abstractNote = {The present PhD project has focused on some of the most critical methodological aspects influencing GHG emission estimates of milk and dairy products and how the methodology can be improved. In addition, the Carbon Footprint (CF) for different types of dairy products has been analysed. Based on these results, mitigation options have been identified along the entire dairy value chain. The key methodological challenges analysed in the present study are: estimation of CH{sub 4} and N{sub 2}O emissions, assessment of CO{sub 2} emissions from land use change (LUC), co-product handling, and definition of the functional unit. Estimates of the biogenic emissions CH{sub 4} and N{sub 2}O are associated with large uncertainties due to the complexity and natural variation in biological processes. Accounting for these variations resulted in a {+-}30-50% variation in the CF for milk in Sweden and New Zealand (excluding emissions from LUC). The inclusion of emissions from LUC can drastically affect the CF of dairy products, and different models can even provide contradictory results. Thus, it is suggested that emissions associated with LUC are reported separately and that underlying assumptions are clearly explained. Accounting for the by-product beef is decisive for the CF of milk, and when designing future strategies for the dairy sector, milk and meat production needs to be addressed in an integrated approach. It is shown that an increase in milk yield per cow does not necessarily result in a lower CF of milk, when taking into account the alternative production of the by-product beef. This demonstrates that it is important to investigate interactions between different product chains, i.e. to apply system thinking. The CF of dairy products from Arla Foods analysed in the present study range from: 1.2-5.5 kg CO{sub 2}e per kg fresh dairy products, 7.3-10.9 kg CO{sub 2}e per kg butter and butter blends, 4.5-9.9 kg CO{sub 2}e per kg cheese, and 1.0-17.4 kg CO{sub 2}e per kg milk powder and whey based products (excluding emissions from LUC). The large variation in the product group 'milk powder and whey based products' is a consequence of the allocation model for raw milk, where lactose is assumed to have no value and protein is valued at 1.4 times that of fat. Products with a high lactose content then result in a low CF, while products with a high protein content get a high CF. Hence, the choice of method for co-product handling is fundamental for the CF of dairy products. In addition, it is critical to define the functional unit - more specifically, to account for nutritional values or to differentiate between what is 'produced' and what is actually 'consumed', as there can be differences in product losses at consumer level between different products. Finally, small improvements at farm level can result in relatively large reductions in the CF of dairy products (compared to other life cycle stages), since emissions before farm gate are the largest source of the GHG. The large emissions related to raw milk from the farm also emphasizes the importance of reducing product losses throughout the entire value chain - from cow to consumer. (Author)}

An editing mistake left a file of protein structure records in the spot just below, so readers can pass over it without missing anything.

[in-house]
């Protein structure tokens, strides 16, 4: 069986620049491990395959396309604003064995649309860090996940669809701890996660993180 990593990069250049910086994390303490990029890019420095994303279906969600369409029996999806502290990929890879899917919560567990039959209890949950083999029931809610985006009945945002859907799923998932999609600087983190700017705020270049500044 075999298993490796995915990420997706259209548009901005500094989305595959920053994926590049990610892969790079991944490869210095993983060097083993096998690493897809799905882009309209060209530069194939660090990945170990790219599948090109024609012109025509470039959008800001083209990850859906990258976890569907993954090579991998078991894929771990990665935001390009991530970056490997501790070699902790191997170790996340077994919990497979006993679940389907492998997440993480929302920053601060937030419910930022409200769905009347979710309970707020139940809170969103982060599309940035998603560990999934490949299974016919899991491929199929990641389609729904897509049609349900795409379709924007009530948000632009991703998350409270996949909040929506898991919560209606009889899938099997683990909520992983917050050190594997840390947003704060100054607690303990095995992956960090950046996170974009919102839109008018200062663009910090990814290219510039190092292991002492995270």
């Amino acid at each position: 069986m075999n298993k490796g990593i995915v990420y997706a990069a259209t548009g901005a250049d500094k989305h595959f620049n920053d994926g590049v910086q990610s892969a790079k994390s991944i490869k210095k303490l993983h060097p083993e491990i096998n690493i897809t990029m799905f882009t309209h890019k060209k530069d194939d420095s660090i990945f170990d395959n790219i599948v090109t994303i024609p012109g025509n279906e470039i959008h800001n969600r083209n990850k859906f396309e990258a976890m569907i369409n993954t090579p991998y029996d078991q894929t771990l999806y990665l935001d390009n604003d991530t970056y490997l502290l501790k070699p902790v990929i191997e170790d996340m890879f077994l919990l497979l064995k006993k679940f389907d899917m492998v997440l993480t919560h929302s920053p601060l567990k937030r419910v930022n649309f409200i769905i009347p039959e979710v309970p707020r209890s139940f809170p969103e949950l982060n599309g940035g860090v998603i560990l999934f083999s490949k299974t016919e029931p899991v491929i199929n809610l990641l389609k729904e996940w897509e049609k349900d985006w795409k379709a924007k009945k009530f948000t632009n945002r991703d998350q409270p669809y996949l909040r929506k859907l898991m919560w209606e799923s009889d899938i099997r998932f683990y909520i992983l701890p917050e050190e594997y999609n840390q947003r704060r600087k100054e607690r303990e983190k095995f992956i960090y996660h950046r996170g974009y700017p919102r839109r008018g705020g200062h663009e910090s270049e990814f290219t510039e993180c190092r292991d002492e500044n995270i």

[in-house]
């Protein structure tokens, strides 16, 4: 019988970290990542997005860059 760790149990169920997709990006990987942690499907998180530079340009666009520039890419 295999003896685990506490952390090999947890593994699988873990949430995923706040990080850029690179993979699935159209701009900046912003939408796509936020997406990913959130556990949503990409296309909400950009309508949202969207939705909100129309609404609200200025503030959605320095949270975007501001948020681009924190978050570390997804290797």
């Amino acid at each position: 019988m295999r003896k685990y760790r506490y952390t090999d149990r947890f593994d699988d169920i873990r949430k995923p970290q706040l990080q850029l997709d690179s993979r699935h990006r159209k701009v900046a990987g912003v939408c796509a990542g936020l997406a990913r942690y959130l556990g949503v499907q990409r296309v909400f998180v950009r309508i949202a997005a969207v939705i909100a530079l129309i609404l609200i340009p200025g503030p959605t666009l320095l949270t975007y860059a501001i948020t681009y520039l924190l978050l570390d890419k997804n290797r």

place = {Denmark}
year = {2012}
month = {Nov}
}